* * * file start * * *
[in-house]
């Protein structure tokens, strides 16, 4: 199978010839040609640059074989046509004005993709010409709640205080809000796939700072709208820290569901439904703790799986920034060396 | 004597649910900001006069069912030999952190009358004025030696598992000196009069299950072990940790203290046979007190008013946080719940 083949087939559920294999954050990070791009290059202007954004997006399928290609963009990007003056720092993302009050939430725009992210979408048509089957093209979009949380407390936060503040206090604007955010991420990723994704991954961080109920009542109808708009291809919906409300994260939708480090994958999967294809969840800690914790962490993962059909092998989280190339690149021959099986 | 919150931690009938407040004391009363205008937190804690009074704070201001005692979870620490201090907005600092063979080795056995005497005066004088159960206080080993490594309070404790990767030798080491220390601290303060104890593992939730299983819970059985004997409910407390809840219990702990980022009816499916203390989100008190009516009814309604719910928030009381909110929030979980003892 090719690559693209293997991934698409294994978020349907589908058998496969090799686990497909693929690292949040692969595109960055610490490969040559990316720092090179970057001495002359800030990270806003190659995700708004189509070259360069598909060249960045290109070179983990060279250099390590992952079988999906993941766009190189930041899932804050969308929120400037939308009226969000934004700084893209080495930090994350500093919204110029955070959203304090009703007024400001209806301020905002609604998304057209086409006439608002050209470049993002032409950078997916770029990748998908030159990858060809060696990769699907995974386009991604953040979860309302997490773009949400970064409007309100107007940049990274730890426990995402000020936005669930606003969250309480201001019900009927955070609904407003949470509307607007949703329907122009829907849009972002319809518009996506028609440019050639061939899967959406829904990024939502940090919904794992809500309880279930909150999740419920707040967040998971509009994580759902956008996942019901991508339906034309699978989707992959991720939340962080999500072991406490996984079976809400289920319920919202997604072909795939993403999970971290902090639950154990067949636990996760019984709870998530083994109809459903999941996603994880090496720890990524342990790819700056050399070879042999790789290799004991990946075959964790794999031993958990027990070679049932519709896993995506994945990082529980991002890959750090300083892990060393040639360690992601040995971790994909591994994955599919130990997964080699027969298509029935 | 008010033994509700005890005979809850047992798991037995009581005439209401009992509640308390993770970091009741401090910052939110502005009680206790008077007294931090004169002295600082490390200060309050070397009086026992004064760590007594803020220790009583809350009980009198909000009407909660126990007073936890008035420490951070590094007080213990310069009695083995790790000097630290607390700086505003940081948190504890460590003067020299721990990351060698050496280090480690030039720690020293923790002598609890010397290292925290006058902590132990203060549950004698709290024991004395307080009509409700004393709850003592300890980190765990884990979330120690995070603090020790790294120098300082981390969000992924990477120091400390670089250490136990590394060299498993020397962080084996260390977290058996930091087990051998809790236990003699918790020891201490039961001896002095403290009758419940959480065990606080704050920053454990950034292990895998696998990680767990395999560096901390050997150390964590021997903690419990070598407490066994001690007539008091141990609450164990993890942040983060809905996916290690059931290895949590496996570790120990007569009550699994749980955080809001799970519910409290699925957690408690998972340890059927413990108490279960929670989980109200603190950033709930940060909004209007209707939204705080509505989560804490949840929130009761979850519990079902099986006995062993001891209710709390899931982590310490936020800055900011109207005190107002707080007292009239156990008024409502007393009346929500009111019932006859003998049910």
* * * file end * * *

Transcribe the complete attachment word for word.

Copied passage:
[in-house]
């Protein structure tokens, strides 16, 4: 199978010839040609640059074989046509004005993709010409709640205080809000796939700072709208820290569901439904703790799986920034060396 | 004597649910900001006069069912030999952190009358004025030696598992000196009069299950072990940790203290046979007190008013946080719940 083949087939559920294999954050990070791009290059202007954004997006399928290609963009990007003056720092993302009050939430725009992210979408048509089957093209979009949380407390936060503040206090604007955010991420990723994704991954961080109920009542109808708009291809919906409300994260939708480090994958999967294809969840800690914790962490993962059909092998989280190339690149021959099986 | 919150931690009938407040004391009363205008937190804690009074704070201001005692979870620490201090907005600092063979080795056995005497005066004088159960206080080993490594309070404790990767030798080491220390601290303060104890593992939730299983819970059985004997409910407390809840219990702990980022009816499916203390989100008190009516009814309604719910928030009381909110929030979980003892 090719690559693209293997991934698409294994978020349907589908058998496969090799686990497909693929690292949040692969595109960055610490490969040559990316720092090179970057001495002359800030990270806003190659995700708004189509070259360069598909060249960045290109070179983990060279250099390590992952079988999906993941766009190189930041899932804050969308929120400037939308009226969000934004700084893209080495930090994350500093919204110029955070959203304090009703007024400001209806301020905002609604998304057209086409006439608002050209470049993002032409950078997916770029990748998908030159990858060809060696990769699907995974386009991604953040979860309302997490773009949400970064409007309100107007940049990274730890426990995402000020936005669930606003969250309480201001019900009927955070609904407003949470509307607007949703329907122009829907849009972002319809518009996506028609440019050639061939899967959406829904990024939502940090919904794992809500309880279930909150999740419920707040967040998971509009994580759902956008996942019901991508339906034309699978989707992959991720939340962080999500072991406490996984079976809400289920319920919202997604072909795939993403999970971290902090639950154990067949636990996760019984709870998530083994109809459903999941996603994880090496720890990524342990790819700056050399070879042999790789290799004991990946075959964790794999031993958990027990070679049932519709896993995506994945990082529980991002890959750090300083892990060393040639360690992601040995971790994909591994994955599919130990997964080699027969298509029935 | 008010033994509700005890005979809850047992798991037995009581005439209401009992509640308390993770970091009741401090910052939110502005009680206790008077007294931090004169002295600082490390200060309050070397009086026992004064760590007594803020220790009583809350009980009198909000009407909660126990007073936890008035420490951070590094007080213990310069009695083995790790000097630290607390700086505003940081948190504890460590003067020299721990990351060698050496280090480690030039720690020293923790002598609890010397290292925290006058902590132990203060549950004698709290024991004395307080009509409700004393709850003592300890980190765990884990979330120690995070603090020790790294120098300082981390969000992924990477120091400390670089250490136990590394060299498993020397962080084996260390977290058996930091087990051998809790236990003699918790020891201490039961001896002095403290009758419940959480065990606080704050920053454990950034292990895998696998990680767990395999560096901390050997150390964590021997903690419990070598407490066994001690007539008091141990609450164990993890942040983060809905996916290690059931290895949590496996570790120990007569009550699994749980955080809001799970519910409290699925957690408690998972340890059927413990108490279960929670989980109200603190950033709930940060909004209007209707939204705080509505989560804490949840929130009761979850519990079902099986006995062993001891209710709390899931982590310490936020800055900011109207005190107002707080007292009239156990008024409502007393009346929500009111019932006859003998049910």